Celebrating National Reconciliation Week 

National Reconciliation Week (27 May – 3 June) is a time for all Australians to learn more about our shared histories, cultures and achievements with Aboriginal and Torres Strait Islander people and to explore how each of us can contribute to achieving reconciliation.

This year’s National Reconciliation Week (NRW) theme is ‘Be a voice for generations.’ It encourages all Australians to be a voice for reconciliation in tangible ways in our everyday lives – where we live, work and socialise. For the work of generations past, and the benefit of future generations, this year’s theme encourages everyone to act today for a more just, equitable and reconciled country for all. 

At The Benevolent Society

The Benevolent Society’s vision is to walk alongside Aboriginal and Torres Strait Islander Peoples in a respectful and meaningful way that highlights the wisdom, strength and resilience of one of the world’s oldest cultures. 

As an organisation, we’re committed to promoting reconciliation, championing our First Nations People and increasing understanding, respect and appreciation of Aboriginal and Torres Strait Islander cultures, histories, achievements and current issues.

To acknowledge National Reconciliation Week (NRW) and our organisational commitment to reconciliation, our CEO Lin Hatfield Dodds is hosting a live virtual panel discussion for staff, to learn more about this year’s theme and ways we [as an organisation and individuals] can take action today and be a voice for generations.

Debbie is a Wirajuri Woman

Debbie Spicer is a Senior Practitioner from our Child, Youth & Family Services based in Orange, NSW. She’s a Wirajuri Woman and Elder in her community who’s been with The Benevolent Society for 16 years. She was the first Aboriginal woman to be employed in the mountains around regional Orange and has supported many families in surrounding areas. 

“Every year, I see more people participating in NRW events, thinking of the future and what it means to be Aboriginal. We’re to encouraged to walk beside our fellow Australians. We are as good as the next person and we are as smart as the next person. We are at peace with ourselves as the next person and we are good enough. Elders in the community need to encourage this, to be positive, to help move our people forward.”

Debbie now feels respected in her community, something she never felt as a child, teenager, or young woman. 

“Being involved in community events has helped me to encourage and promote my work as an Aboriginal community member and Elder of the community. This has given me self-worth to become a proud Aboriginal Woman. I feel I need to give this back now, to encourage and promote young Aboriginal people to become proud of themselves as I do.”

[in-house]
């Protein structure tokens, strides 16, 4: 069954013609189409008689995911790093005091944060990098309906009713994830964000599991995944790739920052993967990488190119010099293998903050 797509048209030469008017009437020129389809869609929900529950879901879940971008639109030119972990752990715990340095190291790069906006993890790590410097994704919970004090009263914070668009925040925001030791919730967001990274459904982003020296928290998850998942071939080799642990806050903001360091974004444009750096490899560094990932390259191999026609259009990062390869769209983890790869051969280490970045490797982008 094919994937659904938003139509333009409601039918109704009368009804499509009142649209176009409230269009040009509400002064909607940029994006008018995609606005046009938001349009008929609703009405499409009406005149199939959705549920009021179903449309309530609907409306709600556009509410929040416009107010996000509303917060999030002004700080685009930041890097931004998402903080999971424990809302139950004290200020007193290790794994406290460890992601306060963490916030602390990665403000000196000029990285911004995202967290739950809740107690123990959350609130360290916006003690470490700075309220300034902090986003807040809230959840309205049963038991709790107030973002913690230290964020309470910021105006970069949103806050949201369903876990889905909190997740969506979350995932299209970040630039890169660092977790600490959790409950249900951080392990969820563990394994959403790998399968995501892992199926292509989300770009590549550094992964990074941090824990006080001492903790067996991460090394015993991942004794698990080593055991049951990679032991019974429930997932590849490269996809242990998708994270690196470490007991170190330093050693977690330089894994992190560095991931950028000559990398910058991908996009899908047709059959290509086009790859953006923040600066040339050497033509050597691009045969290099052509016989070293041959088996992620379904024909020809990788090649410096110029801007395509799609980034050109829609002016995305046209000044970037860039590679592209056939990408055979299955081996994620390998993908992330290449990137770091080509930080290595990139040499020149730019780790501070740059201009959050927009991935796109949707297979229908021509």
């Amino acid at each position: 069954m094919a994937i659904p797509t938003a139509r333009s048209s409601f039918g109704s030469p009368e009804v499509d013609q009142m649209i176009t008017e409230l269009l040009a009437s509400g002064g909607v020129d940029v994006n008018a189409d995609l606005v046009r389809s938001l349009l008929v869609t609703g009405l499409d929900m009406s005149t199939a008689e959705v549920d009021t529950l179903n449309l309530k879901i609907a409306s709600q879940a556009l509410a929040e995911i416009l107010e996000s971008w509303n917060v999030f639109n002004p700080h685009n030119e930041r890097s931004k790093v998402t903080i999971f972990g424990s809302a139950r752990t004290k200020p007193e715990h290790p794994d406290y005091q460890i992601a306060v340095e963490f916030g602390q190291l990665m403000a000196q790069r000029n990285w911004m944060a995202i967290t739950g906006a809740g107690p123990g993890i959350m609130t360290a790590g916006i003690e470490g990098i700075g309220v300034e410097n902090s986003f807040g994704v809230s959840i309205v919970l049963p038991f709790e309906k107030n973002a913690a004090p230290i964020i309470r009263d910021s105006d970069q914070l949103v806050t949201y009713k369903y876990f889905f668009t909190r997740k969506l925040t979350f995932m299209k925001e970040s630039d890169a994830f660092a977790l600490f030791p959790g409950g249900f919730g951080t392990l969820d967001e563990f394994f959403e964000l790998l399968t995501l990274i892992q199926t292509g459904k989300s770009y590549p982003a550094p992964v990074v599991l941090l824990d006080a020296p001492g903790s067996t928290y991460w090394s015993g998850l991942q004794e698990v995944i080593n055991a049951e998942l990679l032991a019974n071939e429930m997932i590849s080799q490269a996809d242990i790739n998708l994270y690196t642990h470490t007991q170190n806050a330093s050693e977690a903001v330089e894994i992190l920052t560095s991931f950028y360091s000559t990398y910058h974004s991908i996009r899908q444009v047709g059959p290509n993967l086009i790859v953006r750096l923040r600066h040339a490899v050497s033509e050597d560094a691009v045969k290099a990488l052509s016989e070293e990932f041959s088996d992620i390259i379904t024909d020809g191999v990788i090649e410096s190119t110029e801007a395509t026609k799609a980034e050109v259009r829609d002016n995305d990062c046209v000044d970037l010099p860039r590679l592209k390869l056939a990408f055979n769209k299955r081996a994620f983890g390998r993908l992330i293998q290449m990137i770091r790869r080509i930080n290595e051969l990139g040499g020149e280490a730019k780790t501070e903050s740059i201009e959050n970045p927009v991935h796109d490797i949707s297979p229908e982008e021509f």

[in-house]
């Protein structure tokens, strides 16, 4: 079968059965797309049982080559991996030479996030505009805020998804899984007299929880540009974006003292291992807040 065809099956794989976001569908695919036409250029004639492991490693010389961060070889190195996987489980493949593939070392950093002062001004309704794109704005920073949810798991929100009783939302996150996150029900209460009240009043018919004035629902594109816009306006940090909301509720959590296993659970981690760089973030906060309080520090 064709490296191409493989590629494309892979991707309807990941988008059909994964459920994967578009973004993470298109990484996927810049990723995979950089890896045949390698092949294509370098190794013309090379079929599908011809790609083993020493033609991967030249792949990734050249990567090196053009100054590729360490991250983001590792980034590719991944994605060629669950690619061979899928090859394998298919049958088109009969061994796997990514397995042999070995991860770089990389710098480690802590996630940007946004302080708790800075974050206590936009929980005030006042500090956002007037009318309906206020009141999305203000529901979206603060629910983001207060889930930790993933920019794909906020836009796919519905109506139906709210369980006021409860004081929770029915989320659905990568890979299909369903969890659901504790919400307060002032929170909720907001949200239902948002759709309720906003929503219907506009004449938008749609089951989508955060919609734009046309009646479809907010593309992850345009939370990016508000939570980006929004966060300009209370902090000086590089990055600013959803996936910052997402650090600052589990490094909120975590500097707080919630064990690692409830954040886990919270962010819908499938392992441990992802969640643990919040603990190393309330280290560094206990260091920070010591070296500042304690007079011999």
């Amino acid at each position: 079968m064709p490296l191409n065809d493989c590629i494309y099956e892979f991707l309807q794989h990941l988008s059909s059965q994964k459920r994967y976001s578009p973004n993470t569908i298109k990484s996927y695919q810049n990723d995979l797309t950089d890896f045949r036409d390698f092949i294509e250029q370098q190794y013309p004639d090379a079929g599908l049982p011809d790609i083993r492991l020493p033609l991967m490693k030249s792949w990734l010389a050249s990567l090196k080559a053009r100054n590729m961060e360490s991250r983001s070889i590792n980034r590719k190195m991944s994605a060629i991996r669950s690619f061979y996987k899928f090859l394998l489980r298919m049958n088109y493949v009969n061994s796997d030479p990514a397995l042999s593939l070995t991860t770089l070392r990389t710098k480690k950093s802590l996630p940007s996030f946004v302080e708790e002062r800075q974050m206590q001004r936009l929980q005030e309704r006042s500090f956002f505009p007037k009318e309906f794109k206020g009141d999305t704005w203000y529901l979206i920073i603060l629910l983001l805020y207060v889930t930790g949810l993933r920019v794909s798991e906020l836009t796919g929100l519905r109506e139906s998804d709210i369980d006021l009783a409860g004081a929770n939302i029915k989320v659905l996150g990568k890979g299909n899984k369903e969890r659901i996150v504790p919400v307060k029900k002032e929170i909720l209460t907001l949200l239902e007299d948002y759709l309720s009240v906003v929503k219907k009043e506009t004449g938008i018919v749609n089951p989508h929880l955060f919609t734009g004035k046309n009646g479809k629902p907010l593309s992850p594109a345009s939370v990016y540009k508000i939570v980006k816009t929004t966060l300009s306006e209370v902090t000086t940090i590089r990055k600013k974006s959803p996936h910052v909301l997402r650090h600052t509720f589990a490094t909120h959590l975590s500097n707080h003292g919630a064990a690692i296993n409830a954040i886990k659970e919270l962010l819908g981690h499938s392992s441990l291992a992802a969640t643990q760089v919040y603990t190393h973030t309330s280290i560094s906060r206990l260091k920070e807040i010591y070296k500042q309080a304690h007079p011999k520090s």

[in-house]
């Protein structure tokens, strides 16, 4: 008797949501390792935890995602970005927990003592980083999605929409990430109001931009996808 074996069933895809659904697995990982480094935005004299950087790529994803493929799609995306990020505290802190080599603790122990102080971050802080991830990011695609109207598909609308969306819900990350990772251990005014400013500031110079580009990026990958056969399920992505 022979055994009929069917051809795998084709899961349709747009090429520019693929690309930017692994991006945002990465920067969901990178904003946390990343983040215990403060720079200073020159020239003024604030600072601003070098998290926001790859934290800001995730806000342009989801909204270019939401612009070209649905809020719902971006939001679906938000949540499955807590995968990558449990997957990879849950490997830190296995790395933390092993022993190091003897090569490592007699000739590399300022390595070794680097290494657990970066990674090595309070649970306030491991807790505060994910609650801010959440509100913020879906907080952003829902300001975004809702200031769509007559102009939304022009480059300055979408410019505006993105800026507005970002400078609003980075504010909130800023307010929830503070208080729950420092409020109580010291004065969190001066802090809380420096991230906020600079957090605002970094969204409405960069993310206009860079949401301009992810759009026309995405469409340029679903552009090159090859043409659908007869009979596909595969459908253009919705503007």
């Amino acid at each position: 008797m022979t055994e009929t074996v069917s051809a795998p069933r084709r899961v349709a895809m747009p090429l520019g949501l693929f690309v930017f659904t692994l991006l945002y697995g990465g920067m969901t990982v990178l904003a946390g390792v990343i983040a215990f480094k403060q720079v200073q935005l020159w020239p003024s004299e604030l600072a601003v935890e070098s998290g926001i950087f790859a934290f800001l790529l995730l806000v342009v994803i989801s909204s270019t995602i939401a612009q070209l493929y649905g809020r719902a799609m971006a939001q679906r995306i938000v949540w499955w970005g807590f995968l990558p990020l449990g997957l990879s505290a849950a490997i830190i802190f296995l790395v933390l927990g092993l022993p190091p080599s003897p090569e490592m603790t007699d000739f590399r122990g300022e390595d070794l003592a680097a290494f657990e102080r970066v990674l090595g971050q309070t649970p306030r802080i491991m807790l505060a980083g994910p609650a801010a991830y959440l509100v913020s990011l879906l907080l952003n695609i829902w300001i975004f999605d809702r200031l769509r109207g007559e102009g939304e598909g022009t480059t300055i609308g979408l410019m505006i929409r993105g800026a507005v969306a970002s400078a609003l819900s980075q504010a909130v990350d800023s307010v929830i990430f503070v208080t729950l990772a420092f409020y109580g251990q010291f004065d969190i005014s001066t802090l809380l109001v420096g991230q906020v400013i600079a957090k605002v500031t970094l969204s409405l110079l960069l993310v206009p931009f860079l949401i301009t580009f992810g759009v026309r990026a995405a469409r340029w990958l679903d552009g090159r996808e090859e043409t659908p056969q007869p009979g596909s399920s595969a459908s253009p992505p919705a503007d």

We asked Debbie what ‘Be a voice for generations’ means to her. “Understanding that the past is not to be forgotten, but moving forward for our children and to be proud of who they are. I am glad that I live in a time now where Aboriginal people are proud to be Aboriginal. This is quite significant for myself, coming from a time of being shunned, of being put down, of feeling different and just not nice feelings.”

debiie smiling
A photo of Debbie smiling in front of The Benevolent Society Reconcialliation Action Plan Artwork 'Peregrination' by Artist, Jasmine Sarin

Ashley is a Kamilaroi Man

Ashley Johnson is a Kamilaroi Man of the Kamilaroi Nation. Based in Tamworth NSW, he’s a Senior Behaviour Support Practitioner and currently Acting Team Leader for our New England Disability Services team. He’s worked with The Benevolent Society for just over two years and has supported people with a disability for over 17. Ashley has a keen interest in supporting Aboriginal people who reside in rural and remote communities, who’ve limited access to services. Recently, he commenced providing fly in, fly out services to the isolated region of Broken Hill in NSW, to meet the support deficits in the community.

Ashley said: “NRW for me is an opportunity to reflect, communicate and educate. It’s a prompt for all Australians to reflect on our history and the work we are doing to work towards reconciliation. It highlights the shortfalls that requires attention, allowing exploration into how each of us can contribute to achieving Reconciliation in Australia.” 

Ashley believes NRW facilitates an environment for everyone to start or continue conversations around culture, history, and the future of Aboriginal and Torres Strait Islander people. “Starting conversations assists to educate the broader community and build stronger community relationships with the First Nations community.”

Reflecting on this year’s theme, Ashley said: “Be a voice for generations is a reminder that your voice does matter. It encourages all Australians to be a voice for reconciliation in our everyday lives, where we live, work and/or socialise. I feel it reinforces the statement that reconciliation must live in the hearts, minds, and actions of all Australians as we move forward. It reminds people to take a stand in the face of racism, and that you are an agent of change.”

ashley smiling
A photo of Ashley smiling with a client